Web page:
On August 31st ,2007, I presented the papers “Oh Papa Oh Ma Ma, Don’t Blame Me Please”:The Dubbing of Thai(ness) in Chinese Pop Songs” at int’ seminar on “Discourse on Siam VS Thailand: Deconstruction for Reconstruction” Rangsit University, Bangkok. My argument in the paper is that Thai scholars, particular in Thai Studies, always take for granted that pop music culture in Thailand was influenced by Western pop music, especially from America and England since the Cold war era in the 50s until now. But the most common people don’t think anything like that. The appearance of the mid of 80s scene was changing when Sino-Thai youth, lower middle class, not well-educated kids picked up their guitars and sang Chinese pop songs dubbed in Thai. They began imitating not only band like the Wynners, Hong Kong hit band in the late of 70s who has hit song “ Sha-la-la” but also music in soundtracks of Hong Kong Movies. And it soon evolved into a style of Thai pop music called “pleng string”. Also we can so called ” the revolution of pop music” in Thailand. Among the groups that emerged from this period were Rainbow, The Forever, The Free Birds, Fruities, The Brandy, The Krereebun etc. Interestingly, in the first album of the Forever Por Fun(1984), its have cover versions of “Sha-la-la” and “I love you”( Japanese pop song)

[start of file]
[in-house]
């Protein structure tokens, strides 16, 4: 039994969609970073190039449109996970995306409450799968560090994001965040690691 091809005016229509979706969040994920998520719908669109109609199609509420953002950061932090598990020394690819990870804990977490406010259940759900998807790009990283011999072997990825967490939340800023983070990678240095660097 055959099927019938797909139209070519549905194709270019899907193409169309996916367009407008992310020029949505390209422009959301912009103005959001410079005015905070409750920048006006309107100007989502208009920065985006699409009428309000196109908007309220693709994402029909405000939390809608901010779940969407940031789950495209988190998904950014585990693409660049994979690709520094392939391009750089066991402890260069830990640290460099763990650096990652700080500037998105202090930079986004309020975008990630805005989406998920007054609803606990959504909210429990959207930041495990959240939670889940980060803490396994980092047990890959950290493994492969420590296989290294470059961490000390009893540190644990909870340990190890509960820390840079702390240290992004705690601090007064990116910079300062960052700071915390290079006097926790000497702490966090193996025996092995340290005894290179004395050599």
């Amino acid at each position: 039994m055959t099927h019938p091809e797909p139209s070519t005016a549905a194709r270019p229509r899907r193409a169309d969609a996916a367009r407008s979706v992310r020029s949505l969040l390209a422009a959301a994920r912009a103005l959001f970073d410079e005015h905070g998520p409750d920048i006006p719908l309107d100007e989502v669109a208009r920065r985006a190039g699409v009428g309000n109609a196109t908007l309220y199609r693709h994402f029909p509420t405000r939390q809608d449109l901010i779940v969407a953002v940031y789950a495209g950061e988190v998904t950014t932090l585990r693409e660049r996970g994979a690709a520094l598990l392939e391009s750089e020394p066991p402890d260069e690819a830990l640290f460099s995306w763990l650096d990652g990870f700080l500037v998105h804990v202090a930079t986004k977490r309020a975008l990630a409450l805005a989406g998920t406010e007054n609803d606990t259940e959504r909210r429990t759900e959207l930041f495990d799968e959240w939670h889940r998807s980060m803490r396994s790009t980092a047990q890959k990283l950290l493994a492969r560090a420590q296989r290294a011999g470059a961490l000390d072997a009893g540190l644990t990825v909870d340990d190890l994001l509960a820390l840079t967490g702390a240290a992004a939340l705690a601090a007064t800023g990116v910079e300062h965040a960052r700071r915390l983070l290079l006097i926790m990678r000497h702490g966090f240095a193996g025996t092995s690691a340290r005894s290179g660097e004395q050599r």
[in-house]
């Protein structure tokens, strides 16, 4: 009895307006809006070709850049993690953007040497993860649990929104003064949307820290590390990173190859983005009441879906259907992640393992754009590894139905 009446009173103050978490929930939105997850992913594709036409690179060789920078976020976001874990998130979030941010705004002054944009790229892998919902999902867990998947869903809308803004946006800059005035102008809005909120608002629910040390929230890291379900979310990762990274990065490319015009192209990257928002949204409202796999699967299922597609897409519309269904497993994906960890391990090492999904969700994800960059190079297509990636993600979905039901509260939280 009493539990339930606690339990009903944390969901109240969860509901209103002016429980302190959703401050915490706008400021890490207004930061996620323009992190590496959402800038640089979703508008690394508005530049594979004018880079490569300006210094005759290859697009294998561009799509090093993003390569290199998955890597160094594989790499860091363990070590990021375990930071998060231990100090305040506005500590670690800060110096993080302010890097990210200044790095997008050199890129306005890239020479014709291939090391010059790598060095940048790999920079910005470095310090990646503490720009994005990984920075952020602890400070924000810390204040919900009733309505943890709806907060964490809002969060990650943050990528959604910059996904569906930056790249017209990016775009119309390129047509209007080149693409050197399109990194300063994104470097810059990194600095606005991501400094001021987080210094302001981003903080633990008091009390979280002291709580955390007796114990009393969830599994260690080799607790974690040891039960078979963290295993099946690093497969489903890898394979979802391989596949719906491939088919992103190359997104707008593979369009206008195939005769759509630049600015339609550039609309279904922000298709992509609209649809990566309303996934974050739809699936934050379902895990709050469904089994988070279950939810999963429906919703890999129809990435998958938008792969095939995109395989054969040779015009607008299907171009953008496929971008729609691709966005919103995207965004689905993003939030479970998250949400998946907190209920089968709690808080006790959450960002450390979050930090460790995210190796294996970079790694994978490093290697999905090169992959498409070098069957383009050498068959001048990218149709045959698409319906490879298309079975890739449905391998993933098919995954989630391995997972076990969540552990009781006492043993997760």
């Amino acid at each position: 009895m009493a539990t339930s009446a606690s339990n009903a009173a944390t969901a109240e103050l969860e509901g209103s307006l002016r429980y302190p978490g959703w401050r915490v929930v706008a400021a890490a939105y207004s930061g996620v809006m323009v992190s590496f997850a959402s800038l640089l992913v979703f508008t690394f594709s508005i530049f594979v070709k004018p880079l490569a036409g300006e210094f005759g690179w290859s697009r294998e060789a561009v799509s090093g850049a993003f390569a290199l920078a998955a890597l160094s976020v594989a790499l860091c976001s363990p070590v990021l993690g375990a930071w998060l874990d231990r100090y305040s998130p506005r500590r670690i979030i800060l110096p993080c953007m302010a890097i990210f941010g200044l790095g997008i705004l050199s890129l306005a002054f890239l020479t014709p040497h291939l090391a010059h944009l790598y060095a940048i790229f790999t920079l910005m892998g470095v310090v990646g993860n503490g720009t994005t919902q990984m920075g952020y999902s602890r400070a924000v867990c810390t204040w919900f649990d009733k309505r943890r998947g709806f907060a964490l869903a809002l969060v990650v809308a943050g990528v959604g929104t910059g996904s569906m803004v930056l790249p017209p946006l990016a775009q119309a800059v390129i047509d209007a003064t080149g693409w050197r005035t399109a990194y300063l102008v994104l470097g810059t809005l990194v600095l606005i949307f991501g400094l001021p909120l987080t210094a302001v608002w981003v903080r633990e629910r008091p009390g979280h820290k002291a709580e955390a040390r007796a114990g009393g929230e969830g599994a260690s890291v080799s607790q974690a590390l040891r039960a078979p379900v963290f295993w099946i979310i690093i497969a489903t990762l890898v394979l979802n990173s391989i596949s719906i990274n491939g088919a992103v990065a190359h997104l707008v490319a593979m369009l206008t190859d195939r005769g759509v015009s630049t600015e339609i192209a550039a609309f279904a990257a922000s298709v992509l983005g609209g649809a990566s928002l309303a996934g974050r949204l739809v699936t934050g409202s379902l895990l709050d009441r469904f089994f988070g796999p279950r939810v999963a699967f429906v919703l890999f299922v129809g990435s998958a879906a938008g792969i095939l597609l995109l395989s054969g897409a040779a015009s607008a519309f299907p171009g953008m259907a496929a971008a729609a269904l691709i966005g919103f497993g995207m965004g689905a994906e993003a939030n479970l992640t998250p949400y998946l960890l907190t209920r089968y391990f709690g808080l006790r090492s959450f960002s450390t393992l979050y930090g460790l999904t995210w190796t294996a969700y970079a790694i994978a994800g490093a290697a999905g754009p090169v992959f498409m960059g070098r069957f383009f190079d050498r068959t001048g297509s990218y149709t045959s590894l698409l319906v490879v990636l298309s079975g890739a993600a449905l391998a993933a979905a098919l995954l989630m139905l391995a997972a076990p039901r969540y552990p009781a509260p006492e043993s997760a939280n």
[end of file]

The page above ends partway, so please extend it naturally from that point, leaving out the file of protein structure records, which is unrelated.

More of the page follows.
This reflected in part of Sino-Thai’s burgeoning culture which constructed his “Thainess” linked to other Asian-Chinese identity. At the same time it reflected the question of “Thainess”, although the state tried to maintain and monopolize it. Under the process of making pop music and its cultural politic of Sino-Thai youth in that time. Since the 80s, there is not “unique Thainess” anymore.
Notes* I would like to thank our friends in Inter-Asia Popular Music Studies Group, Anthony Fung and Liew Kai Khiun, for giving me papers about “Chinese pop music & national identity in Hong Kong( and mainland China) and Singapore respectively. ** Siam is the old name of Thailand before 1939 Please link to Rainbow’s vcd karaoke , ” Rak Chun Nan Pau Thor”